Review of "Got What It Takes?," three books about the wealthy, recommendations from readers.
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Like mother, like daughter. In Consuelo and Alva Vanderbilt: The Story of a Daughter and a Mother in the Gilded Age, Amanda Mackenzie Stuart tells how Alva married into the Vanderbilt fortune and later urged daughter Consuelo to marry for a title. Both women, however, moved on to happy second marriages and philanthropic works.Skip to next paragraph
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– Marjorie Kehe
So you wanna be president?
Under the heading of "Books for Future Presidents," the University of California, Berkeley, recommends that its incoming freshman read:
The World Is Flat, by Thomas L. Friedman
The Year of Magical Thinking, by Joan Didion
Rose, by Li-Young Lee
A Moral Sense, by James Q. Wilson
A Short History of Nearly Everything, by Bill Bryson
Manufacturing Consent, by Edward S. Herman and Noam Chomsky
Antigone, by Sophocles
Team of Rivals, by Doris Kearns Goodwin
How to Lie with Statistics, by Darrell Huff
The Coming Plague, by Laurie Garrett
Under the Banner of Heaven, by Jon Krakauer
American Slavery, American Freedom, by Edmund Sears Morgan
Kiss, Bow or Shake Hands, by Terri Morrison, Wayne A. Conaway, and George A. Borden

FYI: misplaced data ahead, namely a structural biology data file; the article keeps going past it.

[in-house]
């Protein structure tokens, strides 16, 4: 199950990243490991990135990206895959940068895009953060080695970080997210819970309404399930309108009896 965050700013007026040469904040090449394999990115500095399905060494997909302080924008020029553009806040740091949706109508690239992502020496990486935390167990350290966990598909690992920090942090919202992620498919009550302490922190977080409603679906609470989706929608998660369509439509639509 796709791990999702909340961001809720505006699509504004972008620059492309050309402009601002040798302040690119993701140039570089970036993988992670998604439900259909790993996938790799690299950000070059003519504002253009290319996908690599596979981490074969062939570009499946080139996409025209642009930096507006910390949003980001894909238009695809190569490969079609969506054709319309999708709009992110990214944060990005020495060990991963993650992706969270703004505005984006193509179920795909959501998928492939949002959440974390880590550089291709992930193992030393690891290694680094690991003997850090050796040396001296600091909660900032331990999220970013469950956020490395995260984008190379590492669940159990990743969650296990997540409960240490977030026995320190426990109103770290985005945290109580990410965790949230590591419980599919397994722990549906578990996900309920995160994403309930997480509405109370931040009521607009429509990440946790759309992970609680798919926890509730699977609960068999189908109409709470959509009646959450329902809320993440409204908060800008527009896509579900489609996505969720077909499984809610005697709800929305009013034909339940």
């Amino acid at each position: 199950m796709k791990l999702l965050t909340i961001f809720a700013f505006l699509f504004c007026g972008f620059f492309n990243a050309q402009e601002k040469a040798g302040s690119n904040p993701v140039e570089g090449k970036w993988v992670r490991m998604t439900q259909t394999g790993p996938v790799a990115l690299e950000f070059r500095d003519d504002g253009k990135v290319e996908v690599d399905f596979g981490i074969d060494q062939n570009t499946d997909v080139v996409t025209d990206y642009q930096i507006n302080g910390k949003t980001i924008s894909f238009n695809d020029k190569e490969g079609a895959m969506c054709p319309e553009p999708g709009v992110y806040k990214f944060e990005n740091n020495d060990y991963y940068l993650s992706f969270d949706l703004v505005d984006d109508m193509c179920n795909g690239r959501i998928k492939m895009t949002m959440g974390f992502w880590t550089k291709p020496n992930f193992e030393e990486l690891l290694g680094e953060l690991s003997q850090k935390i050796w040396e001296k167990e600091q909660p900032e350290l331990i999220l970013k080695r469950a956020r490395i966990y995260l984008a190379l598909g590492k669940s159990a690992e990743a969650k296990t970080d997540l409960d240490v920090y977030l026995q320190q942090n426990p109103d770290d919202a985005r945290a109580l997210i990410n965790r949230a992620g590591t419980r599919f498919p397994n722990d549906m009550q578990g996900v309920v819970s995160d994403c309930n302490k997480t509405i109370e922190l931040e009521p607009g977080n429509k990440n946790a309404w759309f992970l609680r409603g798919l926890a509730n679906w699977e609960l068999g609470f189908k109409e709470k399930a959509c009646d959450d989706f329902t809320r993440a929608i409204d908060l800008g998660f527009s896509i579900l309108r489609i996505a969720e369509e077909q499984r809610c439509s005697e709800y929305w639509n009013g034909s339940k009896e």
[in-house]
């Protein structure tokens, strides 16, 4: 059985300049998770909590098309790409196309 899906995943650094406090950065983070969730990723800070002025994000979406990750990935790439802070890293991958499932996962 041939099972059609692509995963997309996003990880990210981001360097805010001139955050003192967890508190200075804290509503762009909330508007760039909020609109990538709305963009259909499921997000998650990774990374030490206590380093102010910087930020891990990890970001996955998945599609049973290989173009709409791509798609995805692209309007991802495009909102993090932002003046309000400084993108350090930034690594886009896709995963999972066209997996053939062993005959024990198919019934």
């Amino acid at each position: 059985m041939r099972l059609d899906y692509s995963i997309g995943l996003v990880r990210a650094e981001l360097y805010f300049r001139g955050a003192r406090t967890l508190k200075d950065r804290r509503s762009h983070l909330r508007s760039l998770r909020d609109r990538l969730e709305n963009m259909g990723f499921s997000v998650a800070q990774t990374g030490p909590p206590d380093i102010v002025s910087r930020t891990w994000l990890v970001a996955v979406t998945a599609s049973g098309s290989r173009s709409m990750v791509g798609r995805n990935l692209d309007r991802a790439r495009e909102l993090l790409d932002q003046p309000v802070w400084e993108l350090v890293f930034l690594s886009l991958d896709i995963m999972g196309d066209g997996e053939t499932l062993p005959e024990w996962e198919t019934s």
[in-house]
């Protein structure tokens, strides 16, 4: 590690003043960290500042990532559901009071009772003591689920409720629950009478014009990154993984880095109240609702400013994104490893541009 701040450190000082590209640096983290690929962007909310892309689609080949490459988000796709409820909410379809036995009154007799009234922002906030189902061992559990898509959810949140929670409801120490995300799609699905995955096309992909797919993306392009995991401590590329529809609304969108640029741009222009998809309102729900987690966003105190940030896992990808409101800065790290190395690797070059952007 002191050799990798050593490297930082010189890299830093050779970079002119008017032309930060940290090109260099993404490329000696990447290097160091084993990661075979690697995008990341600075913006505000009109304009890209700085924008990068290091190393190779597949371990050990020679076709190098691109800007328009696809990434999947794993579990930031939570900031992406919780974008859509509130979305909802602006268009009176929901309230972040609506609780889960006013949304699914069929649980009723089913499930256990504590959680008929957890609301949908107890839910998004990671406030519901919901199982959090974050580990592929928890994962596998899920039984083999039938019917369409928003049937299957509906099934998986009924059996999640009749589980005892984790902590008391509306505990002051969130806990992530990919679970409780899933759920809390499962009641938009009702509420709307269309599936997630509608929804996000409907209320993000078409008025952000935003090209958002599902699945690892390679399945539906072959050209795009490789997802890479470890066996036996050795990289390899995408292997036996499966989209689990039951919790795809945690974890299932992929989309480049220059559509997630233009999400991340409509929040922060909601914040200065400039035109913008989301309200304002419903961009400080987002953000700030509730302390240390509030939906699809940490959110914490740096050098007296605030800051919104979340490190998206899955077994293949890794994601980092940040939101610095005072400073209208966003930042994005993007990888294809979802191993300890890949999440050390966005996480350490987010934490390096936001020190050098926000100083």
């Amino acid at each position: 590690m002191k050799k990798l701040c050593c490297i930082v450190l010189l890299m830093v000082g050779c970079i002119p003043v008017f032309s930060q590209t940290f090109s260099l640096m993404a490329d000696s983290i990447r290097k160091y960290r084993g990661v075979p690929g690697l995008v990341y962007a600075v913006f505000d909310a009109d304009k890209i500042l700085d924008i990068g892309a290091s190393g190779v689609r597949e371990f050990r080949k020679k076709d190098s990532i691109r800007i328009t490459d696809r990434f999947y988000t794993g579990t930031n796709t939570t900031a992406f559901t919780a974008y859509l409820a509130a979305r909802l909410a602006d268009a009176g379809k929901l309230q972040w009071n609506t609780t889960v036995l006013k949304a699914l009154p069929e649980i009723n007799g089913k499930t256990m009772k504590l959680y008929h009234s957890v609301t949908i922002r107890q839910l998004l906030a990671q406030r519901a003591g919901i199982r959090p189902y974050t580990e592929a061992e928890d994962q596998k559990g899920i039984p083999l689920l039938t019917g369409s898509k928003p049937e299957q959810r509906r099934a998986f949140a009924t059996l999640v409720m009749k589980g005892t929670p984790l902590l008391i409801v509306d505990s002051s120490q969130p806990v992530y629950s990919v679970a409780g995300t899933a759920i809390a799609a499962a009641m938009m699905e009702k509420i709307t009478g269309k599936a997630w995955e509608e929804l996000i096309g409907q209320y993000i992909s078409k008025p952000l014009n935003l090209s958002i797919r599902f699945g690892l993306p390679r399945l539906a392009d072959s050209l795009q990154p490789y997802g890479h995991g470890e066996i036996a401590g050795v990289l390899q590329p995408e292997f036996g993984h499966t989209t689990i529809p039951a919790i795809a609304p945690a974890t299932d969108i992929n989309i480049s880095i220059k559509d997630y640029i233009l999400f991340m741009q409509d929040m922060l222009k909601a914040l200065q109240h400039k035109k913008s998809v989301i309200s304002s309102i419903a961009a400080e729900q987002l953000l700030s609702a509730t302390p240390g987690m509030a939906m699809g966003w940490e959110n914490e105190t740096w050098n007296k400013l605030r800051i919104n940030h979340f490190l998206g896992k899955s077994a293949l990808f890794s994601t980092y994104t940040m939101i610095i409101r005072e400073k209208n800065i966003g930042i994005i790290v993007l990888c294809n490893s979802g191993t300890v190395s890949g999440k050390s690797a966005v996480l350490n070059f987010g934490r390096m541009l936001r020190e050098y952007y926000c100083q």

Big Trouble: A Murder in a Small Western Town Sets Off a Struggle for the Soul of America by J. Anthony Lukas is a fascinating piece of Amercana by an exceptional author. Joshua Lomask, Brooklyn, N.Y.
Stephen Levine's A Year To Live tells of his experience of living for a year as if it was his last. He shares practical ideas, meditations, etc., in compassionate and forgiving ways. Louise Cox, Windsor Locks, Conn.
Lee Iacocca's new book Where Have All The Leaders Gone? should be required reading for every presidential candidate and everyone who votes. Martha Doss, Lexington, Va.
I just finished Helen Barolini's A Circular Journey, essays which take the reader from her home in Syracuse (on a street named after Henry James's grandfather) through her marriage with the Italian poet Antonio Barolini and their lives in Italy and the United States, and on into her career as a novelist, poet, and essayist. Fred Misurella, Stroudsburg, PA
For a great "at the site of action" war story, choose any of David Robbins' s books. I just finished Last Citadel, which deals with German Tiger tanks and the Cossack war front in World War II. Robbins has a great command of description, and he truly researches his history. Marilyn Kortum, Arlington Tex.
The Why Café by John Sterlecky asks the following three questions: Why are you here? Do you fear death? Are you fulfilled? The main character in the story is lost when he happens upon The Why Café, where he explores the value of his daily life and how he might change his perspective to make each day a fulfilling experience. Susan Cross, Oviedo, Fla.
What are you reading? Write and tell us at Marjorie Kehe.